When you have been wronged in some way, the urge to litigate can be overwhelming. You suffered damages! Someone wronged you!
You can whip out your smartphone and call the nearest law firm, but you might find that the lawyer refuses to handle your case because it’s not financially feasible for them to do so. So, before we discuss how to sue someone in court, let’s take a look at whether your case is one that you should pursue.
Do you really have a good legal case?
Just because the neighbor’s kid ran a dune buggy over your lawn and caused $17,500 in landscaping bills doesn’t mean a lawyer will be interested in pursuing justice on your behalf. This goes for all types of cases, including car accidents, veterinary malpractice, and nursing home abuse. Even though it’s important to you, it might not be important to anyone else.
Take a step back and really, really look at your case. Be objective. Is there a reasonable chance you will recover a not-insignificant amount of damages? Often, those who are wronged simply want everyone to know they were wronged (especially the person who wronged them). But attorneys need to pay their rent and keep their lights on. Accordingly, attorneys typically accept or reject cases based on whether they will be sufficiently compensated, not whether an injustice has occurred.
Once you’ve decided your lawsuit is financially feasible, you’ll need to decide whether it’s winnable. Remember, most personal injury attorneys accept cases on a contingent fee basis, meaning they don’t get paid unless you recover damages. To put it simply: personal injury attorneys don’t handle cases they don’t think they can win.
You must establish certain facts based on the nature of your claim. These facts are called “legal elements.”
- The defendant owed you a duty,
- The defendant breached the duty owed,
- The defendant’s breach was the cause of your injury, and
- You were, in fact, injured.
Without a law degree, it may be hard to evaluate your likelihood of success. Fortunately, most initial consultations with attorneys are free. An attorney will be able to tell you whether a case is worth pursuing.
Of course, if you plan to file a lawsuit pro se (i.e., represent yourself), you’ll simply need to decide whether pursuing the lawsuit is worth your time and money. Although you won’t be paying for an attorney, you will likely have other expenses, which may include:
- Filing fees
- Service of process fees
- Research expenses
- Investigation expenses
- Cost of expert witnesses
- Cost of deposition services
Is there an alternative to suing someone in court?
Lawsuits are long, difficult slogs, especially for someone who doesn’t make a living handling them. How will you know of any pre-filing requirements? What are pre-filing requirements? Will you know how to prepare for hearings and depositions? How should you act in court? Do you need to bow to anyone?
Being a lawyer is hard; that’s why it takes so much time and effort to become an attorney. Lawyers typically do not represent plaintiffs at small claims court because the stakes, shall we say, are too low -- but that makes those cases no less complex for a layperson.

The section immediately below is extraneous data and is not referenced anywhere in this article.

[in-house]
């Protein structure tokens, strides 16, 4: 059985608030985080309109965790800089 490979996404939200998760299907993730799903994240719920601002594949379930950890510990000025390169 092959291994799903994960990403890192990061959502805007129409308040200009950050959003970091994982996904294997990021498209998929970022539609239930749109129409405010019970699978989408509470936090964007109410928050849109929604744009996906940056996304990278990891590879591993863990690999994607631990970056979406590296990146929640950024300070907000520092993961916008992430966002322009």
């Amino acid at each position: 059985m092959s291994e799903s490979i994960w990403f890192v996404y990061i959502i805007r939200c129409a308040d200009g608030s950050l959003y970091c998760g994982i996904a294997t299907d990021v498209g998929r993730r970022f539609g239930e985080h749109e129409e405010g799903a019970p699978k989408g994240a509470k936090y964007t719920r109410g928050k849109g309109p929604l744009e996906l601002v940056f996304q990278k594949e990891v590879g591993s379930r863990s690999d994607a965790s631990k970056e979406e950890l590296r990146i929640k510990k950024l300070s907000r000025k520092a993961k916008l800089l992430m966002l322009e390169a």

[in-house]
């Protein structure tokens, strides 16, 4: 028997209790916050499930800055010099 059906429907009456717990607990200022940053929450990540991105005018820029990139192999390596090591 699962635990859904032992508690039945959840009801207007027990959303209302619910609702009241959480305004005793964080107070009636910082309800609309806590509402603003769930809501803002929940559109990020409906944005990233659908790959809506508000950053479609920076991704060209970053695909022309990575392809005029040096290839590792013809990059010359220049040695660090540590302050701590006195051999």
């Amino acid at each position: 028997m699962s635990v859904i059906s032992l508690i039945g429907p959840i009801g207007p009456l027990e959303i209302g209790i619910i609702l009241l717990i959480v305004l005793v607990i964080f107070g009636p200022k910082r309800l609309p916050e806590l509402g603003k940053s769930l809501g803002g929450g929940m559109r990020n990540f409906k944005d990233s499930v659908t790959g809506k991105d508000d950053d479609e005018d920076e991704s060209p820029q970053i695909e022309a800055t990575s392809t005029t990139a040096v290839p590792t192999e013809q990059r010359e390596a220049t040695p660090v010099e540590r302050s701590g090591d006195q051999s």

If the dispute can be solved by any other means, even alternative dispute resolution like arbitration or mediation, do that instead. It’s easier for everyone involved, less stressful, and likely cheaper, too.
Have you sent a final demand letter?
Many people actually forget to do this, but sometimes one last demand letter, hand-delivered or sent by certified mail with return receipt requested, can make an enormous impact.
The letter should be typed and official-looking, with your contact information clearly listed. In this letter you should state what happened, the previous attempts you’ve made for restitution, and what amount of money you are willing to accept. Be sure to make it clear that if they don’t comply, you will file a lawsuit.
Is the defendant able to pay?
Vengeance won’t taste as sweet when you realize that even though you got a $50,000 judgment, the defendant has already filed for bankruptcy. Don’t get caught paying for litigation that won’t reap any reward.
There are methods to recover money from a defendant who can’t pay or refuses to pay after a judgment is entered, such as wage garnishment, but those methods typically require you to hire an attorney.
How to start your lawsuit
All lawsuits begin by filing and serving the summons and complaint:
- A summons is simply a document that notifies the defendant that they’re being sued.
- A complaint sets forth the facts of your case, the defendant’s liability, and how much money you’re demanding.
You must file and serve your complaint in compliance with your state’s rules of civil procedure. What’s more, you must file your complaint in the proper court and in the proper geographic location. In most personal injury cases, you can file your complaint:
- In the county where the defendant lives, or
- In the county where the accident occurred.
Even if you think it’s a small case that wouldn’t warrant a lawyer’s involvement, talk to an attorney anyway. The first meeting is usually free, and the attorney can explain:
- What type of case you have,
- Whether you should pursue it alone, and
- How long it might take.
We have even written a list of materials that you should tailor to your situation and bring with you to that first meeting.
California Courts lists these as the steps for how to sue someone. Keep in mind the actual courts and processes may vary by state, but generally you will need to do these things if you’re pursuing a case by yourself:
- Figure Out How to Name the Defendant
- Ask for Payment
- Find the Right Court to File Your Claim
- Fill Out Your Court Forms
- File Your Claim
- Serve Your Claim
- Go to Court
Finally, here are some additional resources that should help answer the question of how to sue somebody in court: